In my last relationship, I had to keep notes of things that happened or were said so that days later I could make sure it had really happened. I’d screenshot conversations so I could have them saved to defend myself. I questioned my sanity so many times that it nearly led me to have a mental breakdown.

Eventually, it got to the point in the relationship where I would just rollover and not even argue.

My truth wasn’t worth defending anymore.

My ex was an alcoholic and an addict and everything in our relationship was my fault. There were so many times when I asked myself “Am I bad?” I questioned my motives, I questioned myself, and who I was and most of all my sanity.

I never said that. That never happened.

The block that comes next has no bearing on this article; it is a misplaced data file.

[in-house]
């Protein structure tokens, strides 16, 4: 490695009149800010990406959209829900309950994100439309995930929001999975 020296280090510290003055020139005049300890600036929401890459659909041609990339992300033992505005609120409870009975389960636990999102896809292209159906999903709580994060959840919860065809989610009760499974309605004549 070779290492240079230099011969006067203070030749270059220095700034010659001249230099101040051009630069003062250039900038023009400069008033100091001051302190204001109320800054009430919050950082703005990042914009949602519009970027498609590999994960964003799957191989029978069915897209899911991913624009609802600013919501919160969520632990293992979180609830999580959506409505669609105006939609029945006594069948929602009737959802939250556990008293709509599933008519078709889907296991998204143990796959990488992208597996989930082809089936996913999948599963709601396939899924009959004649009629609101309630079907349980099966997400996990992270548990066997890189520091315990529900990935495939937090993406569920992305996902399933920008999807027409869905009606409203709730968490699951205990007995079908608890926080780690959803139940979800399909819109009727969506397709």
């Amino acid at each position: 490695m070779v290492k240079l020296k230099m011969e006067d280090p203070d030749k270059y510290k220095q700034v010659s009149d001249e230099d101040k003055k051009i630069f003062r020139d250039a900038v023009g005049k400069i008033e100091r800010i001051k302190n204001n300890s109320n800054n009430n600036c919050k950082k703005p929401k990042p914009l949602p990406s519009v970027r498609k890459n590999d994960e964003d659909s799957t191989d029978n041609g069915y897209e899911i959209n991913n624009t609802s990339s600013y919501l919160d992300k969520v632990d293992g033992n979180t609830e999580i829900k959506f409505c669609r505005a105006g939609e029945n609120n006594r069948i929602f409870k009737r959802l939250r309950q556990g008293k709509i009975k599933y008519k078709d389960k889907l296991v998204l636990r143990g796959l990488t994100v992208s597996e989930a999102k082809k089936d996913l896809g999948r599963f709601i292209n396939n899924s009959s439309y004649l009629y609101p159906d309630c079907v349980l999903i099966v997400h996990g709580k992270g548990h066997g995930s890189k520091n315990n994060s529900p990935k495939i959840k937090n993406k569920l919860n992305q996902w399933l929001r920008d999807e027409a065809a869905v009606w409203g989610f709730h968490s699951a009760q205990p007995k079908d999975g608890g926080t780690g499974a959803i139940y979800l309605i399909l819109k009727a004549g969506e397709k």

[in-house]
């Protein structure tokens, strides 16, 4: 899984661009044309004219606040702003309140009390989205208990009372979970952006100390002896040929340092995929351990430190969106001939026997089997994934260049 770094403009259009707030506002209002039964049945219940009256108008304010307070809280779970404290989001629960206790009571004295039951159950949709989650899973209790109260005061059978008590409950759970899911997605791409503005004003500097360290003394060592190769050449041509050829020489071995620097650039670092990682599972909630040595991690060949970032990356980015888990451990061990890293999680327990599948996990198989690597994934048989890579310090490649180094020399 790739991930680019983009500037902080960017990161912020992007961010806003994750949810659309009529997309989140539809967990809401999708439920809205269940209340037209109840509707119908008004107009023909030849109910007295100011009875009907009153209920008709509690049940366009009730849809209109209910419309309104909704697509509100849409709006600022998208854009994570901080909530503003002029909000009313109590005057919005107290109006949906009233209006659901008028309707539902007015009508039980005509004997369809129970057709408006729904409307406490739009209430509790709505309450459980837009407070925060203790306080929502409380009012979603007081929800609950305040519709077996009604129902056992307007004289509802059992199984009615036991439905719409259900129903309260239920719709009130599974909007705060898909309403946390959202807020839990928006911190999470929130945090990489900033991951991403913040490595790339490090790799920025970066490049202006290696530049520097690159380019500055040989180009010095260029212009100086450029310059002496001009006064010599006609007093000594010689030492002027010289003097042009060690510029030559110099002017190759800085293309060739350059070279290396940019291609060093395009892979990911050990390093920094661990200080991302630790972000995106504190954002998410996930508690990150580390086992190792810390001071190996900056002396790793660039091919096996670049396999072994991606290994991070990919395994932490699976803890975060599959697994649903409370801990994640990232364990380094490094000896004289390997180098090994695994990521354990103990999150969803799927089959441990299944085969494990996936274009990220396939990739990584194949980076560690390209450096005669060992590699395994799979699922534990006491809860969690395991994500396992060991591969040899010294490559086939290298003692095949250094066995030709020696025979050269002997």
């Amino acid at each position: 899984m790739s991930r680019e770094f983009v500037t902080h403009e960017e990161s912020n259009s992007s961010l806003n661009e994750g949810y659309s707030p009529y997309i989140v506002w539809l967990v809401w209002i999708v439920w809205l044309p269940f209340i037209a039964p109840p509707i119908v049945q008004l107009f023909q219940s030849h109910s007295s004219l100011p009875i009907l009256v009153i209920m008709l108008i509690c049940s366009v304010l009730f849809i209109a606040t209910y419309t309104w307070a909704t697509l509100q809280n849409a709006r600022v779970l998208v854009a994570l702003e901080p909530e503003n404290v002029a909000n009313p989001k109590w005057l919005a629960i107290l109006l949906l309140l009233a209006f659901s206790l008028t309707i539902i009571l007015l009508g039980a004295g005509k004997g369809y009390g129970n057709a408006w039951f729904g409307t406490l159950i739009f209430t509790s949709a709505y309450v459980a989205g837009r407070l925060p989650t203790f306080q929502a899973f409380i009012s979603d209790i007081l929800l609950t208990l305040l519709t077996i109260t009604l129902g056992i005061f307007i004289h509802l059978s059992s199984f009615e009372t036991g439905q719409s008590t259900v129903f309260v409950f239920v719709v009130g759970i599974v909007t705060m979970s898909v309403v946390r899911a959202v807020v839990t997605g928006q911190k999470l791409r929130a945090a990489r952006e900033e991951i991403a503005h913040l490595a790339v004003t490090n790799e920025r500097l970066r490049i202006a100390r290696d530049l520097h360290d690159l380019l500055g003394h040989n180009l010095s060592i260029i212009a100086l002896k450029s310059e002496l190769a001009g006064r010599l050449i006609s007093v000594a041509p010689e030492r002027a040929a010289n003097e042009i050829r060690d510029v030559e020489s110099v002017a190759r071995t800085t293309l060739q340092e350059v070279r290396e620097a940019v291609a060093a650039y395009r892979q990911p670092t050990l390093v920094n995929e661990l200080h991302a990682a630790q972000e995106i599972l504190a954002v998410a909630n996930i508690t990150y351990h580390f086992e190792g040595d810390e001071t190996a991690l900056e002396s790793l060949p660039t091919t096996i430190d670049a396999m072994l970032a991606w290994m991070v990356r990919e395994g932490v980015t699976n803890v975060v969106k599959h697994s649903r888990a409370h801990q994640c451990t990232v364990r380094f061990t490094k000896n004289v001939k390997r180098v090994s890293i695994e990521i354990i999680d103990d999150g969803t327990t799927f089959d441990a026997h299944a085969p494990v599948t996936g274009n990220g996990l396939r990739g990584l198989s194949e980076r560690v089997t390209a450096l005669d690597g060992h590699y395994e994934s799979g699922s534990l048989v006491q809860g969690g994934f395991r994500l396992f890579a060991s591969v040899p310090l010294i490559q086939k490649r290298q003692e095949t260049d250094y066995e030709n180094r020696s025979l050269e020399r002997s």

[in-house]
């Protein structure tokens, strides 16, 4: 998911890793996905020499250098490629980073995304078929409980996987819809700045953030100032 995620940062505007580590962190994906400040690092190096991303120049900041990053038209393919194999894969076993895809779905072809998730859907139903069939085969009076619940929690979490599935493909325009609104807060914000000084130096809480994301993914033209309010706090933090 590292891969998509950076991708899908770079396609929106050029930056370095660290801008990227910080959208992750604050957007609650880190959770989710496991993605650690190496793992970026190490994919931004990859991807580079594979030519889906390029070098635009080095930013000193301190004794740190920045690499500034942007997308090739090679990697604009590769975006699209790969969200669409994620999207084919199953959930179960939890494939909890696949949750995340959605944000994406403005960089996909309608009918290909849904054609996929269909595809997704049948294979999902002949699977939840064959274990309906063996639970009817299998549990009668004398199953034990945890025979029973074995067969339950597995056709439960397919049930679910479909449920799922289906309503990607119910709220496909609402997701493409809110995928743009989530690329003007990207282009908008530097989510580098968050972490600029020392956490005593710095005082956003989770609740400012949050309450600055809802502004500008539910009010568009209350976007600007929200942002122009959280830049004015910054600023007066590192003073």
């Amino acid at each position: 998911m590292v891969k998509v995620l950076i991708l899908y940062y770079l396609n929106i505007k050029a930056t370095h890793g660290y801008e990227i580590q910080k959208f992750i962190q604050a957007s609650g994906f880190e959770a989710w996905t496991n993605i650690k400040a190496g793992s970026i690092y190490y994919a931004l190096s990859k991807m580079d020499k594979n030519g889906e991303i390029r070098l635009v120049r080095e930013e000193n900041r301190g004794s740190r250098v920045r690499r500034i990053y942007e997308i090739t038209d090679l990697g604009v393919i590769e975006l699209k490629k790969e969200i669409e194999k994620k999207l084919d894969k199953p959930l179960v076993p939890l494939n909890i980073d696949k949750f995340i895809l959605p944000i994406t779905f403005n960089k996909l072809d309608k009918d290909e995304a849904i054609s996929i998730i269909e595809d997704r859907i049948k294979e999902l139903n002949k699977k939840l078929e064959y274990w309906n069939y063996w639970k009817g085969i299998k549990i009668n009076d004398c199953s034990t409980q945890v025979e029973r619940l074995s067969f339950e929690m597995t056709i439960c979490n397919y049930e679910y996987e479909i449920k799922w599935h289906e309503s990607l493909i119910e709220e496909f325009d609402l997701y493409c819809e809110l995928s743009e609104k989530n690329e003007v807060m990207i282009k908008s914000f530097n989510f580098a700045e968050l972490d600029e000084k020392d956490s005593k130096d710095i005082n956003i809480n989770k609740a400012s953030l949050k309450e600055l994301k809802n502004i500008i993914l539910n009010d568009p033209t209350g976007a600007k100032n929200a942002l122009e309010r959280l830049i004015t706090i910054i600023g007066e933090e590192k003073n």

Those words defined our relationship.

If I tried to confront her with proof of something, she’d ignore me and change the subject. Her favorite line was, “You’re stressing me out right now and I just can’t handle it.” Conversation over. I wasn’t allowed to be upset or hurt or have feelings – ever.

I wrote her an email once and I listed every single lie, deception, manipulation, and horrible thing that she’d ever said and done to me. Everything I wasn’t ever allowed to talk about it.

Do you know what she did?

She apologized. She owned up to everything and she said she was sorry for what she put me through and she validated every single feeling I had.

I felt seen and heard and acknowledged and I broke into tears.